College is becoming a less worthwhile investment

Going to college always seemed like the first step to living a comfortable life. However different statistics, such as the real tuition cost of American colleges increasing by more than 130% since 1985, show this might not be the case.

“If I had to pay for my own tuition, I would not go to universities in the states and probably go to schools here,” said Kazune Fei, a 17 year old high school student currently living in BC. Fei, like many other prospective students, believes the costs of going to US colleges outweighs the benefits.

Some high school students may wonder if going to college is really worth it.  From looking at American unemployment rates and the additional wage earned by college graduates, one might say going to college is a rational decision. However, economic research in the U.S shows that the continuously increasing costs of going to college is decreasing the net financial benefits of going to college.

For most of the 20th century, getting a post secondary degree was seen as a direct pathway leading to the middle class. However, different methods of measuring the value of a college degree shows that this may no longer be the case. 

Throughout the history of American employment market, people who had bachelor degrees steadily had a lower unemployment rate than people with highschool degrees according to the National Center for Education Statistics. Simply put, if one goes to college, they have a higher chance of getting a job. This is one of the most common reasons why people want to go to college: they want to get jobs. But while college graduates continue to have higher employment rates than their non-college educated counterparts, employment rates alone do not tell the whole story.

This is where the concepts of college wage premium and college wealth premium come in.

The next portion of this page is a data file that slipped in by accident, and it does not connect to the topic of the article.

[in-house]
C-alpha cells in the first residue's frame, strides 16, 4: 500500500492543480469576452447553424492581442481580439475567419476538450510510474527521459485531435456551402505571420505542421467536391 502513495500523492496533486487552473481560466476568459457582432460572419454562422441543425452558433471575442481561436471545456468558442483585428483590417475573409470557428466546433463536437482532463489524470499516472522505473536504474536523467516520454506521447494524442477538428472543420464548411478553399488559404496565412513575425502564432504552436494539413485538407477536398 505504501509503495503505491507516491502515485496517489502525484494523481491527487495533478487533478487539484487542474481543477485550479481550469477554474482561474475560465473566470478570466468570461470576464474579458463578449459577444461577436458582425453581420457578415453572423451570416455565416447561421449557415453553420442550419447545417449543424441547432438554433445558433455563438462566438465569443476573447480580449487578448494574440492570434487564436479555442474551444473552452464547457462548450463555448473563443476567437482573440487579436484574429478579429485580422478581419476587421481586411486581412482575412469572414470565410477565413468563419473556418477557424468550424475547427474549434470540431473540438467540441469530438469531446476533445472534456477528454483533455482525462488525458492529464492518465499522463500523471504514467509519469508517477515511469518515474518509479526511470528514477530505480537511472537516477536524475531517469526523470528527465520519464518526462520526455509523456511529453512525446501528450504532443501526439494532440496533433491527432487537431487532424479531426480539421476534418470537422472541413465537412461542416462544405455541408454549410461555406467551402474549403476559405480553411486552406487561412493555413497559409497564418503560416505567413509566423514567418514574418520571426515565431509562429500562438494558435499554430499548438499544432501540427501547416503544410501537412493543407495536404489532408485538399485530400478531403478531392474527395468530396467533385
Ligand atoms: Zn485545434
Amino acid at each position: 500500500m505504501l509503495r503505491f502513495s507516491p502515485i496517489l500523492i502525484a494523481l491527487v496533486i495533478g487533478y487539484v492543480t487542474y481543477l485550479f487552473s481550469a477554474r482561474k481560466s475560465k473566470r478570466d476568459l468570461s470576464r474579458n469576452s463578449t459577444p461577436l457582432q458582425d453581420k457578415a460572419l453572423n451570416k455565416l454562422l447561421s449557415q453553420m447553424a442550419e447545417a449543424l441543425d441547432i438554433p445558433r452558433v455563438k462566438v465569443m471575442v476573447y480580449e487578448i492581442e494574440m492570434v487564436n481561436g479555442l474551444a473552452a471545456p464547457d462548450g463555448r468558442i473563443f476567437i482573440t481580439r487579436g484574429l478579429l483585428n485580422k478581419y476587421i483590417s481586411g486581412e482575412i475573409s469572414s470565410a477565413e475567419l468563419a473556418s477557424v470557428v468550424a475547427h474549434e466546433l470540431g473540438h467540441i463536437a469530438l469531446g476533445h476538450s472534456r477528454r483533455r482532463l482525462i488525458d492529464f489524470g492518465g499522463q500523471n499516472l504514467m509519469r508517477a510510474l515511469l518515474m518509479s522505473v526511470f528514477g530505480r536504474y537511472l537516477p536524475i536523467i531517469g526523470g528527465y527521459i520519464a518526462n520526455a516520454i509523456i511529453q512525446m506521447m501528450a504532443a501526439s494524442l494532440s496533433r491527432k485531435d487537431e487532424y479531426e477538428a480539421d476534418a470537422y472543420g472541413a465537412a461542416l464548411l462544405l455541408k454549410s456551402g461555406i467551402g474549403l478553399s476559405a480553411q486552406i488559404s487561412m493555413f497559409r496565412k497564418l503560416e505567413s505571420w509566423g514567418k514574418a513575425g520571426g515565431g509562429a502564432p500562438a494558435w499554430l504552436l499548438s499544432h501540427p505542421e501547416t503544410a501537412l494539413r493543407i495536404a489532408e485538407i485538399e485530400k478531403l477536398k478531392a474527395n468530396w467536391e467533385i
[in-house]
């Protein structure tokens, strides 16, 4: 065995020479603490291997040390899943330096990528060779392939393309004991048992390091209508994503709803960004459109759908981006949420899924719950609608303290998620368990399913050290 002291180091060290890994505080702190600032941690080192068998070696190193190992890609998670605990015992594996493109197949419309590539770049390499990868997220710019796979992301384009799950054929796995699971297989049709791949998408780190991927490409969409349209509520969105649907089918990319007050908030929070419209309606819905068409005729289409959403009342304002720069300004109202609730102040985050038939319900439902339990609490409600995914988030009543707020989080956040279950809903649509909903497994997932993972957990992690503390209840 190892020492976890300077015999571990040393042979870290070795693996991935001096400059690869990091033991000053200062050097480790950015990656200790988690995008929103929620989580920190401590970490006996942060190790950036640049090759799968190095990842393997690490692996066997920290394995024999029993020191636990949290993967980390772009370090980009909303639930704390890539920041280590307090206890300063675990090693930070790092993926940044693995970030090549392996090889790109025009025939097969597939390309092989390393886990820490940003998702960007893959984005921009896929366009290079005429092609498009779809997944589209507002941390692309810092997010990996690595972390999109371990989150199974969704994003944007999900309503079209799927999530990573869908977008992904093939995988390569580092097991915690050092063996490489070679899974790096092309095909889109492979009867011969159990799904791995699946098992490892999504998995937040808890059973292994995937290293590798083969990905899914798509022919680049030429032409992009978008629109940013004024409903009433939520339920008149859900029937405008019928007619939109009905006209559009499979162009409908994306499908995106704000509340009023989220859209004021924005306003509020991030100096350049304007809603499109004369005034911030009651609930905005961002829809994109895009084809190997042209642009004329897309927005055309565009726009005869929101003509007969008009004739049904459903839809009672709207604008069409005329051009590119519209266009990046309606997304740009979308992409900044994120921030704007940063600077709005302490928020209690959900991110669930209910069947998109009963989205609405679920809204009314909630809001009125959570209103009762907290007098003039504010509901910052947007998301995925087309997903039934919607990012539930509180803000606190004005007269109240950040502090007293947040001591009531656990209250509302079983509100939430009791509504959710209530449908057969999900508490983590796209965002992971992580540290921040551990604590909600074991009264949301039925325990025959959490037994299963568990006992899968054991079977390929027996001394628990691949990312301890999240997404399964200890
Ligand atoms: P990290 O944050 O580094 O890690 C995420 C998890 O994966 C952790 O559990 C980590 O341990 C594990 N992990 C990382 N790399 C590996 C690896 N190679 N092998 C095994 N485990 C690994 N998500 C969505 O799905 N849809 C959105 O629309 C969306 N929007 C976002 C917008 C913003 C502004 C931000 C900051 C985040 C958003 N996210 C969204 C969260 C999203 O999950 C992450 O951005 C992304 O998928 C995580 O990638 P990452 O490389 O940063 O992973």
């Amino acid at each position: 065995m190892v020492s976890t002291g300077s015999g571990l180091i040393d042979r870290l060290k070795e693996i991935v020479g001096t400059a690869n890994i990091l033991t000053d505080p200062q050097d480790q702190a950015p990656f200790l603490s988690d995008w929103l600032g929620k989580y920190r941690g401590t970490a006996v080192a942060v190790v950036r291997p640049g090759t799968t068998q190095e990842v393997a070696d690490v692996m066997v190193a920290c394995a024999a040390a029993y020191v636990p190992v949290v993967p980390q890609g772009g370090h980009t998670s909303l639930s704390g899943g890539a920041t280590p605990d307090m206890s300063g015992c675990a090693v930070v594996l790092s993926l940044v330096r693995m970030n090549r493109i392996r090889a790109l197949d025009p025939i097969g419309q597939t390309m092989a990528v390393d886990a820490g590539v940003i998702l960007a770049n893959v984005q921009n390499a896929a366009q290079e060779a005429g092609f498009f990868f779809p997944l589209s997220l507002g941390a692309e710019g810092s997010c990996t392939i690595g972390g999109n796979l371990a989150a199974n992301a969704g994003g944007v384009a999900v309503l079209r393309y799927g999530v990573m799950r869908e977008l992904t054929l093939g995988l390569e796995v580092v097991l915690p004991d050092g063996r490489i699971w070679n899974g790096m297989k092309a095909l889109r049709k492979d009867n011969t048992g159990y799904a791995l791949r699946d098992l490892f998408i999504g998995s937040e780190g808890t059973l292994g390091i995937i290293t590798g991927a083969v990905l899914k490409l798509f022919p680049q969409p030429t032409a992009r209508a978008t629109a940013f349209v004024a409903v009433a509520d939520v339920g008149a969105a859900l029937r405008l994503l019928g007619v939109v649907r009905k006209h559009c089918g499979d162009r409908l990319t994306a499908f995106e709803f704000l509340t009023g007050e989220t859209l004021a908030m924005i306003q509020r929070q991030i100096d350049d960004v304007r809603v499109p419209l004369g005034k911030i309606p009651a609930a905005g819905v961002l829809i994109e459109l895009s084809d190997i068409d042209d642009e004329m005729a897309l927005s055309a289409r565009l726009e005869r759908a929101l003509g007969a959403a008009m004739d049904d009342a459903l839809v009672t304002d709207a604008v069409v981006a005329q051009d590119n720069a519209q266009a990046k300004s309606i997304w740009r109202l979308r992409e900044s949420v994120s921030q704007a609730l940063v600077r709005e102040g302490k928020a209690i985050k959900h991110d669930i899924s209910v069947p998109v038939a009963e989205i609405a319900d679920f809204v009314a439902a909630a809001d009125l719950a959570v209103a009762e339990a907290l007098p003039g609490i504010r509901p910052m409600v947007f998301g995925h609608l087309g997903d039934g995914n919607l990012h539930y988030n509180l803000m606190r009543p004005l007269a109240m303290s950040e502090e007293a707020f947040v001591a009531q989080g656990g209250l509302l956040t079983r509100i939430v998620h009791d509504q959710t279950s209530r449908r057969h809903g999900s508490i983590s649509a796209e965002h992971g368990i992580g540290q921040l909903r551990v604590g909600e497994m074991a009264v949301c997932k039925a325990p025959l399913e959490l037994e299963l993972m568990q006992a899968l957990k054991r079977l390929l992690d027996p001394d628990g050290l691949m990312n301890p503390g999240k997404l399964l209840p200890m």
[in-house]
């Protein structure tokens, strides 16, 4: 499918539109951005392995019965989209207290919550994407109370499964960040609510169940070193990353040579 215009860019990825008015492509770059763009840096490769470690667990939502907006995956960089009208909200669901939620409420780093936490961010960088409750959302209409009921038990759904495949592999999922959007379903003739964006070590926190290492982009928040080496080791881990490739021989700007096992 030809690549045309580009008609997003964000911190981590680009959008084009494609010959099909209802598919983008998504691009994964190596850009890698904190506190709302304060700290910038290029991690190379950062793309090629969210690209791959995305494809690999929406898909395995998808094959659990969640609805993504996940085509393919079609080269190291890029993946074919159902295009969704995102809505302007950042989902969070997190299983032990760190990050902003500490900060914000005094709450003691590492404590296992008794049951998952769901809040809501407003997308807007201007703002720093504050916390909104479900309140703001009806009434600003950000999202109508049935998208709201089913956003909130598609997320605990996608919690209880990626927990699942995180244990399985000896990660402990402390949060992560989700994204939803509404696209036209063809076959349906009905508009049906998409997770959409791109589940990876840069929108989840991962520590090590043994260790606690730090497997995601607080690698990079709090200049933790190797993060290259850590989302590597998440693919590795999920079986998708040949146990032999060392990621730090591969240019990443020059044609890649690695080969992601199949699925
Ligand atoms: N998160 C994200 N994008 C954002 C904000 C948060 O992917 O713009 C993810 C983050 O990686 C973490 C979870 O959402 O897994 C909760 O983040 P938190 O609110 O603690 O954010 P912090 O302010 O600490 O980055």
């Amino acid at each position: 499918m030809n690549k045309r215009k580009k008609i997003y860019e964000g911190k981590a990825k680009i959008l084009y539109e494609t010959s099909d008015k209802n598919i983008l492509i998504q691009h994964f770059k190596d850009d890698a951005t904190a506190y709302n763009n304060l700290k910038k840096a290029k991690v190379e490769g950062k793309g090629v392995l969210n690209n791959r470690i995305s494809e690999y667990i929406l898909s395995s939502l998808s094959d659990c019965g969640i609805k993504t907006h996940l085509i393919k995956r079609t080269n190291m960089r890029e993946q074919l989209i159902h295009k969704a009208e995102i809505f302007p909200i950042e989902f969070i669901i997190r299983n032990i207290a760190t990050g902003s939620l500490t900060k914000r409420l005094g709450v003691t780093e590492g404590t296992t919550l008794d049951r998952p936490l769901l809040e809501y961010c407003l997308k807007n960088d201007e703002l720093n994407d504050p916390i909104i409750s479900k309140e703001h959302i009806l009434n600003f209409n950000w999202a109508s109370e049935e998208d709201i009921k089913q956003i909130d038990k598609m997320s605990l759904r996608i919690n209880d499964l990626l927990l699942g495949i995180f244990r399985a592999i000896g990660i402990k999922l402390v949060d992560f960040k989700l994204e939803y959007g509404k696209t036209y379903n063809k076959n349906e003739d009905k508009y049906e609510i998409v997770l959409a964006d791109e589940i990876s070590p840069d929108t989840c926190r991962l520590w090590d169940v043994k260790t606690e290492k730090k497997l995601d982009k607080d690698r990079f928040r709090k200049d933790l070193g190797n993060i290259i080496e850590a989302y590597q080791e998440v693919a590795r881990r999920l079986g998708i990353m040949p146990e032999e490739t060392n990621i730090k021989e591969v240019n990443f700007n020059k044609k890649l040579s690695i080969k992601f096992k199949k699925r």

College wage premium measures the difference between the income of college graduates and high school graduates. If this number is high, it means that college graduates make a significant amount more than people with only high school degrees. If this number is steadily increasing, it means that the wage of college graduates is increasing relative to the wage of high school graduates. 

Many American students and parents think that it is not worth going to college, since the actual differences in income are not enough to justify going to college. According to a Pew Research poll, 75% of Americans say that American colleges are not affordable and 57% of Americans say that the higher education system is providing them only fair or poor value for the money they invested. 

“I think wage is too low to do things you want to do,” a sophomore studying psychology at Boston University told 8forty. However, researchers have found that the college wage premium has remained the same and has even increased in recent years. 

Source: Is College Still Worth It? The New Calculus of Falling Returns, Federal Reserve Bank of St. Louis

As shown on the graph, there has been a consistent difference of income between families with bachelor’s degrees and people with less than a bachelor’s degree. From the information listed so far, a college education seems really attractive doesn’t it? So why do so many Americans think that going to college gives them only poor or fair value to what they are investing?

College wealth premium is the true reason why post secondary enrollment seems like a poor decision. This concept refers to the average difference between overall wealth of people going to college compared to the wealth of people with only highschool degrees. When this number is high, it means the wealth of college graduates is much greater than the wealth of highschool graduates. According to the Federal Reserve Bank of St. Louis, this number has been decreasing since the mid 20th century. For those graduating in the ‘60s, owned almost double the wealth of similar non graduate families. However those graduating in the early 2000s earned only 42 percent more wealth than non graduate families.

One might wonder how the college wealth premium is decreasing when the college wage premium is increasing. There are several plausible explanations to why this is according to the Federal Reserve Bank of St. Louis.